Vinegar for Good Health?

by karen on August 22, 2019

I’m asked on a fairly regular basis whether consuming apple cider vinegar can actually help with digestion, promote weight loss or improve glucose. Growing tired of saying “I don’t know”, and skeptical myself, I decided to take a look at the research. I was surprised to find these answers: it seems apple cider vinegar does have health benefits. Beneficial largely due to the presence of acetic acid, 1-2 tablespoons a day may be a sufficient “dose” to get desired results. If you can’t take it straight, dilute it in a tall glass of still or sparkling water.

Apple Cider Vinegar Can Help with Blood Sugar Control

Several studies show lower glucose levels after meals when the meal includes 2 tablespoons of apple cider vinegar, and lower glucose levels in the morning when 2 tablespoons are consumed at bedtime. Whether you drink it or put in on your salad, if you have diabetes, your glucose levels should be lower after meals with vinegar’s inclusion. Whether or not diabetes is present, vinegar appears to increase insulin sensitivity, which can benefit everyone with more stable energy levels and an easier time managing weight.

Apple Cider Vinegar Boosts Weight Loss

1 tablespoon of vinegar with meals can promote more weight loss than calorie restriction alone. One well-done study showed a 43% greater weight loss over the 12 week study period, which amounted to an average of 8.8 lbs vs 5 lbs, for the group who added vinegar to a diet 250 calories lower compared to those who only reduced their calories. There are additional studies that support these results as well. The benefits of added weight loss may come from the vinegar decreasing one’s appetite.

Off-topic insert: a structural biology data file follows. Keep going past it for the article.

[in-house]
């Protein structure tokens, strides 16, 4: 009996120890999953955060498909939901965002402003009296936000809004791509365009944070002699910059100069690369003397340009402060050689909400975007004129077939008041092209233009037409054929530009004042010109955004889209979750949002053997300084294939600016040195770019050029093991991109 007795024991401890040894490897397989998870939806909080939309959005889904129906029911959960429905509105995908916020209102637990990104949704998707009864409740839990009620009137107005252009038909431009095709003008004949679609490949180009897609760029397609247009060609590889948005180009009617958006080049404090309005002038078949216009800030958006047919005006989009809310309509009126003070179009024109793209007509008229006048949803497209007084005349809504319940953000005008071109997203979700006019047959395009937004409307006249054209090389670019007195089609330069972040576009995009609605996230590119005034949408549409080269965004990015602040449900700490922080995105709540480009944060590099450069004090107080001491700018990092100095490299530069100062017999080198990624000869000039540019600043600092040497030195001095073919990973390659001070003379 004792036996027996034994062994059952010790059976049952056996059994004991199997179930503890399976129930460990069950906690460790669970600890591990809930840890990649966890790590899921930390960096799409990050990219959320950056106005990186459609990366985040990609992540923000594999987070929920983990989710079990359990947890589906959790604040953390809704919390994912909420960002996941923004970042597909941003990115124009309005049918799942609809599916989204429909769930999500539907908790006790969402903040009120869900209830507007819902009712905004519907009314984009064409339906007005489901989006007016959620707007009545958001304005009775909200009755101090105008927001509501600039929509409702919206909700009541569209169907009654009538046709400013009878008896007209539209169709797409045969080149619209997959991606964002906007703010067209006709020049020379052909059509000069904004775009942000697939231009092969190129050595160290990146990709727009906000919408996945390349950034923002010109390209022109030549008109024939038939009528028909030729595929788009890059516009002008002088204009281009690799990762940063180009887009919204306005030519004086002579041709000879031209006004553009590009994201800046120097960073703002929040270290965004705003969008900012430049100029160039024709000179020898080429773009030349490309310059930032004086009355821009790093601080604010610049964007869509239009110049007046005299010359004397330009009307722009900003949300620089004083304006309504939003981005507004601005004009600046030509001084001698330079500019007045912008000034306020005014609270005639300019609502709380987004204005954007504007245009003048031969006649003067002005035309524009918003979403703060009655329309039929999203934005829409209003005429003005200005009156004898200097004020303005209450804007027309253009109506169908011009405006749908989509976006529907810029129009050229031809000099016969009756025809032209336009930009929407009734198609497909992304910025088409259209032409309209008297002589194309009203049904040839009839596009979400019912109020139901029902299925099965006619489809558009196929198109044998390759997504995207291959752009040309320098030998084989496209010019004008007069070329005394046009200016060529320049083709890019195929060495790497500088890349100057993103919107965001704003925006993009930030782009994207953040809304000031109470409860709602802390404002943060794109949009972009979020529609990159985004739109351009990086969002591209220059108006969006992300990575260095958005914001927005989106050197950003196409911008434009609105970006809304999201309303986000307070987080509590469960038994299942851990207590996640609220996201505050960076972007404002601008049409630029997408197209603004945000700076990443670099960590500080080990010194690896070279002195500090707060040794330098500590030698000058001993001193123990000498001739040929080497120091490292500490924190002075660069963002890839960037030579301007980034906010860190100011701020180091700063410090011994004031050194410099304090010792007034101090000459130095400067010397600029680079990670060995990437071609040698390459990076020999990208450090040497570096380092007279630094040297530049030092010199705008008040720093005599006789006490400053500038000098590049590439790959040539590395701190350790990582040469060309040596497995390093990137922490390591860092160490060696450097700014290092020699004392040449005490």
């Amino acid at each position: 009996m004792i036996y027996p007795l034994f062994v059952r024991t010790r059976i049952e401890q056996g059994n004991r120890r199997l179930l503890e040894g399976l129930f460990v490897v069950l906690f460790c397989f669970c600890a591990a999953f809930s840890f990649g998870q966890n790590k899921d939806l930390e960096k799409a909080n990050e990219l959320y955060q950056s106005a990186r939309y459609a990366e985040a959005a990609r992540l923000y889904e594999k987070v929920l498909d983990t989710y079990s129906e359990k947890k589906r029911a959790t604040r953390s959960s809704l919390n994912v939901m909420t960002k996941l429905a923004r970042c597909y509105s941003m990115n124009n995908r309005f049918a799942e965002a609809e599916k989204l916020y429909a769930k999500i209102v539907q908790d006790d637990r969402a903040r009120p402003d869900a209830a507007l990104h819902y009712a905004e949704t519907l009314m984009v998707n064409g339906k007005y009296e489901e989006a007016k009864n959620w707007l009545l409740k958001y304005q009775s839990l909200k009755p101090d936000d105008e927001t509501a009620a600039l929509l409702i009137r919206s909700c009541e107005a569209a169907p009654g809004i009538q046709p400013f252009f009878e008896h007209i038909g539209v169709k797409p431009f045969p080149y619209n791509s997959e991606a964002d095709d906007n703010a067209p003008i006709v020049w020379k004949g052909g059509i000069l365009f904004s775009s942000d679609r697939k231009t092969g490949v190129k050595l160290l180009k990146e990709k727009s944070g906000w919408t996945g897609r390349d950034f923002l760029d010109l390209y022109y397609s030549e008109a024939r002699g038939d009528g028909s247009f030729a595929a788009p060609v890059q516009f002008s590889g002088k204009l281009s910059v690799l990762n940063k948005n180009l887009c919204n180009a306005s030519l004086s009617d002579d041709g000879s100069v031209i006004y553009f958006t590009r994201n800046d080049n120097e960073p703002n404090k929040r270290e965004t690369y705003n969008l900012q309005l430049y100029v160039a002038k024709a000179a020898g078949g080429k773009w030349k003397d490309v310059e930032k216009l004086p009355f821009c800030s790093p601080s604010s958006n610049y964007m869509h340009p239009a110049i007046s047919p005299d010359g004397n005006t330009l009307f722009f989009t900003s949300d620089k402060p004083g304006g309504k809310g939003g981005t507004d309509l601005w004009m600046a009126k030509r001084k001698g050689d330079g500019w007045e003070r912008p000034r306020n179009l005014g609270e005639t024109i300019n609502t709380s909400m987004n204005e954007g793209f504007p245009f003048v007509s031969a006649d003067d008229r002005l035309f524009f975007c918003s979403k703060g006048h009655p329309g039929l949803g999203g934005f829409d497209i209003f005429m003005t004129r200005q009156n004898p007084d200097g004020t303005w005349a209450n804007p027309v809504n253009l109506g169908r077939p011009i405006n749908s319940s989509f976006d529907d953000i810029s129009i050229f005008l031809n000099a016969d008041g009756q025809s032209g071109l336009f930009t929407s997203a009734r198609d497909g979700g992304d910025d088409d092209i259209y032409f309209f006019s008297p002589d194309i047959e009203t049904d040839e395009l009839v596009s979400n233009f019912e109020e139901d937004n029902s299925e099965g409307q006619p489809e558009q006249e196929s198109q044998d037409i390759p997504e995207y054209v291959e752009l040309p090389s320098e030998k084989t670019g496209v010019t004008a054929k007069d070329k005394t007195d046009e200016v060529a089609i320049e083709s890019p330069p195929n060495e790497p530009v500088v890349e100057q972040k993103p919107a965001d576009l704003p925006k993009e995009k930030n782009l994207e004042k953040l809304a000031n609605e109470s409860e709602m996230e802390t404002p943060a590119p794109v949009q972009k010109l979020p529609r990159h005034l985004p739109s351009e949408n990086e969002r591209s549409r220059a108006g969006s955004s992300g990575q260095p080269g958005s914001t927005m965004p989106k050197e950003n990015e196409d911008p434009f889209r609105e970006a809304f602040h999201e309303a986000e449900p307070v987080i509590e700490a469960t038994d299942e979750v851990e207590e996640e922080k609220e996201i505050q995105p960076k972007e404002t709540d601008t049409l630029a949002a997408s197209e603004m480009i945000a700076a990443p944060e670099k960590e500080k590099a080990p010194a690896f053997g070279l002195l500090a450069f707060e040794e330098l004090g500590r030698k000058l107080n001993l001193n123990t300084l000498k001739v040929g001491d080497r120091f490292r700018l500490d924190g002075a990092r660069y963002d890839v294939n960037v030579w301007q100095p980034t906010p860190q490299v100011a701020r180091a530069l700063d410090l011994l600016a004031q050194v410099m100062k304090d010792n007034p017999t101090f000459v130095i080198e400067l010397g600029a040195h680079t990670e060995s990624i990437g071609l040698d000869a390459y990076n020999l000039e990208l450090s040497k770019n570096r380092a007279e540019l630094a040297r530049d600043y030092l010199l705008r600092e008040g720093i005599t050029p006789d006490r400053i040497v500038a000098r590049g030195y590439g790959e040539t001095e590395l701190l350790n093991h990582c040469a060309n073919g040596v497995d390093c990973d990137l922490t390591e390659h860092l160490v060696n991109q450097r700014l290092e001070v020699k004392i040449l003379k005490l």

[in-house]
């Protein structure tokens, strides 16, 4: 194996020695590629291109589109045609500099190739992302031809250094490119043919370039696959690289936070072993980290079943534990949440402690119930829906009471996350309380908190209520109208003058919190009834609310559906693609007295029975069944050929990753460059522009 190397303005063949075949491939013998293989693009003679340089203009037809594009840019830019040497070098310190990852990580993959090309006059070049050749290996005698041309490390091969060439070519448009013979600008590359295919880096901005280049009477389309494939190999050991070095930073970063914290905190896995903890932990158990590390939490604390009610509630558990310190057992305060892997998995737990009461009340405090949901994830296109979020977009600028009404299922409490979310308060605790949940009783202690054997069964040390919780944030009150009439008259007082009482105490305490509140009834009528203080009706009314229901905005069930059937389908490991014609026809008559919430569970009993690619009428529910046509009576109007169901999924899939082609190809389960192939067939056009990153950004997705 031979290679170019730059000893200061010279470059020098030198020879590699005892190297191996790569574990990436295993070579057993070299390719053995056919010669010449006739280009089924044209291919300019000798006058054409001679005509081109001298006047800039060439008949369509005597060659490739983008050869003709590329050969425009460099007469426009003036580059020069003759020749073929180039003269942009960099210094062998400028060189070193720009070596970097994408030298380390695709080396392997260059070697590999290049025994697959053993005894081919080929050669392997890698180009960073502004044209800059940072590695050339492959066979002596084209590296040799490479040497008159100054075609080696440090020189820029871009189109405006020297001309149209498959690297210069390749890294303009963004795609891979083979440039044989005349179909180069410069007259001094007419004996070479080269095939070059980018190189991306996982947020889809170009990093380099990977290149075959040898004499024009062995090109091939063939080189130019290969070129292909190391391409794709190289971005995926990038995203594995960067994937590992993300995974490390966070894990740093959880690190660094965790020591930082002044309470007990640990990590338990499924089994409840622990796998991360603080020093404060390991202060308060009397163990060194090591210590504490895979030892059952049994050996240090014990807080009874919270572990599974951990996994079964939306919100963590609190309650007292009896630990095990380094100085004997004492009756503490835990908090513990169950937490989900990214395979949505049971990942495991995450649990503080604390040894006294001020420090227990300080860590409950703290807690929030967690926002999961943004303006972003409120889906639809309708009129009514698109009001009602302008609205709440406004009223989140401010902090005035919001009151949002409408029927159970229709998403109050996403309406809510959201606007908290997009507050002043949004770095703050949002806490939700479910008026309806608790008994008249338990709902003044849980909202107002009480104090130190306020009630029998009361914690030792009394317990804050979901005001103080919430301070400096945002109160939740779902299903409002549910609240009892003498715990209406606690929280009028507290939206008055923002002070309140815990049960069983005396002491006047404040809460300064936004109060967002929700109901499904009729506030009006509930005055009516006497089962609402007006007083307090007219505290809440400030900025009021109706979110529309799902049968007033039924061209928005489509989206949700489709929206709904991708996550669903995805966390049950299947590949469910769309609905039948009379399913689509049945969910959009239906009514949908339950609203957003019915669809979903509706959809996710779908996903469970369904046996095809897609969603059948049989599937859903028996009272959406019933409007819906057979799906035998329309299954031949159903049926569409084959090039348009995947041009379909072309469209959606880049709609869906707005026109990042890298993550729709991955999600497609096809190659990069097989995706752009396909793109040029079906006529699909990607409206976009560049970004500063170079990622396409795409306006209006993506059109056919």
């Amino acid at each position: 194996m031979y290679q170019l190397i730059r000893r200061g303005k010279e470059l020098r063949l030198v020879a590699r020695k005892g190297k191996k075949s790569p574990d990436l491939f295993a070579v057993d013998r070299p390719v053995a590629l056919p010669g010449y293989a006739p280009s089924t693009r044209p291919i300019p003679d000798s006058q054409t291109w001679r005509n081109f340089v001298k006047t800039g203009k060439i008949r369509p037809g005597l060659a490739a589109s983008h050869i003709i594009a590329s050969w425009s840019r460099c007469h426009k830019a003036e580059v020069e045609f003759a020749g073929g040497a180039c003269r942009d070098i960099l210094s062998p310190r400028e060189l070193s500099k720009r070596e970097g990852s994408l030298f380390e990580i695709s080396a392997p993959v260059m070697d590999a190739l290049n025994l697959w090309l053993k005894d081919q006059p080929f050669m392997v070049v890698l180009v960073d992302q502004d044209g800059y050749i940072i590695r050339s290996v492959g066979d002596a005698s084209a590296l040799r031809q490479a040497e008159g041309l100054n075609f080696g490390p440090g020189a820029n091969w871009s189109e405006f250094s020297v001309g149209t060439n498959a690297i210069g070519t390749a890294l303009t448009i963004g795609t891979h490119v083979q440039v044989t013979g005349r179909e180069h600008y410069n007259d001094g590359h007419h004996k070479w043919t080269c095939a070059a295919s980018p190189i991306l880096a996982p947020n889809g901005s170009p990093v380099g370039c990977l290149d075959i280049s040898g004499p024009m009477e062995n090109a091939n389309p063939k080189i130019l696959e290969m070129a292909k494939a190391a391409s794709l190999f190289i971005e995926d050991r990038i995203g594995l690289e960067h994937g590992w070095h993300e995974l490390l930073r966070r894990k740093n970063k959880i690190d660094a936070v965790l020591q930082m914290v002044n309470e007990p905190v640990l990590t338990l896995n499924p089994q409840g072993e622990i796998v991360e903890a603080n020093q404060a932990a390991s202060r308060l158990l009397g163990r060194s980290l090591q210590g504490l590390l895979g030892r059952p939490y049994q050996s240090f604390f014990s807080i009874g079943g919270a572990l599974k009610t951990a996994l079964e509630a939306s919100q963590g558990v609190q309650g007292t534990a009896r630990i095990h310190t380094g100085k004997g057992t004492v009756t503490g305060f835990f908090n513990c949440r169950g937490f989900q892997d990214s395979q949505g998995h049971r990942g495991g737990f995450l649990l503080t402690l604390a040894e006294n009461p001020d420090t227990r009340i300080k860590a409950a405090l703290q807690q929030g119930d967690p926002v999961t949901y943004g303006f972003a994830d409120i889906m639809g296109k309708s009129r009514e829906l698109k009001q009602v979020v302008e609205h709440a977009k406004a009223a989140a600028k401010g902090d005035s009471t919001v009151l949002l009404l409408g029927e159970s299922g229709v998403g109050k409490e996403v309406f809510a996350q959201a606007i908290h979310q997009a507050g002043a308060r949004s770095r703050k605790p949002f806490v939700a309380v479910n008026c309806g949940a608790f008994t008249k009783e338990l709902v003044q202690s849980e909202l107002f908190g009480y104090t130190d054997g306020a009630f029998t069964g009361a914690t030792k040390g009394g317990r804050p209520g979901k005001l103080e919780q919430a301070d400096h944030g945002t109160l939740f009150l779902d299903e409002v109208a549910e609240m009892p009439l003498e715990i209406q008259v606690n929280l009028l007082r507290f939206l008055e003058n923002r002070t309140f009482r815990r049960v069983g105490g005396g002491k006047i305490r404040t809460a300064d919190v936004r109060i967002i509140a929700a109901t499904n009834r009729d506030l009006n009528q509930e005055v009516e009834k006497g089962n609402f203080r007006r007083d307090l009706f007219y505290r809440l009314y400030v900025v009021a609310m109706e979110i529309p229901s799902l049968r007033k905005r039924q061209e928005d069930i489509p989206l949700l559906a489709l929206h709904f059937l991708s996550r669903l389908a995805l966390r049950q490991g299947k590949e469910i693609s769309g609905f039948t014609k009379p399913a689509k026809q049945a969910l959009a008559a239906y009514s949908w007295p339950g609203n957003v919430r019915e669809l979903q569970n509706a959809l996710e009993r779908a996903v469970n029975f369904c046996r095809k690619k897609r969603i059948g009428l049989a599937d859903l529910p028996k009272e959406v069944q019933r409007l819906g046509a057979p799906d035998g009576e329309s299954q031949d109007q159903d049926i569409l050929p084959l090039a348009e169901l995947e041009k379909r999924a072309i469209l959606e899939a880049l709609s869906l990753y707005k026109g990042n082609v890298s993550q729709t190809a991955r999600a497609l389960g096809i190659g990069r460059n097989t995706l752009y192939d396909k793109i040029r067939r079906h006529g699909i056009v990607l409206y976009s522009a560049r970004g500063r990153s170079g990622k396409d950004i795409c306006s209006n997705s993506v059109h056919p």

Apple Cider Vinegar Decreases Cholesterol Levels

It appears there is only one study so far in humans that shows a reduced risk of heart disease in women who ate salad dressings including vinegar. Animal studies show apple cider vinegar can directly lower cholesterol and triglyceride levels that are involved with plaquing in the arteries that leads to heart attack and stroke; it decreases the liver’s ability to create these compounds, and increases the amount of cholesterol and fat excreted from the body in our stool.

Beware of Apple Cider Vinegar Downsides

If you have chronic kidney disease or suffer from acid reflux, you should not add vinegar to your diet. The same goes if you suffer delayed stomach emptying, called gastroparesis. And vinegar can erode tooth enamel, so it would be helpful to drink water after consuming the vinegar. Keep your dose to no more than 2 tablespoons with meals to avoid potential bone loss found in one case where 1 cup was consumed daily for many years.


Like any supplement, apple cider vinegar won’t replace a healthy lifestyle. While it appears to benefit weight, glucose and cholesterol, continue balanced eating and exercise to maintain wellness.


Karen Fisher, MS, RD, LDN, CDE is a dietitian in Reno, Nevada, happily promoting the benefits of healthy foods at her nutrition consulting firm, Nutrition Connection. Find her website

To find a nutrition expert in your area, go to the academy website – Find an Expert

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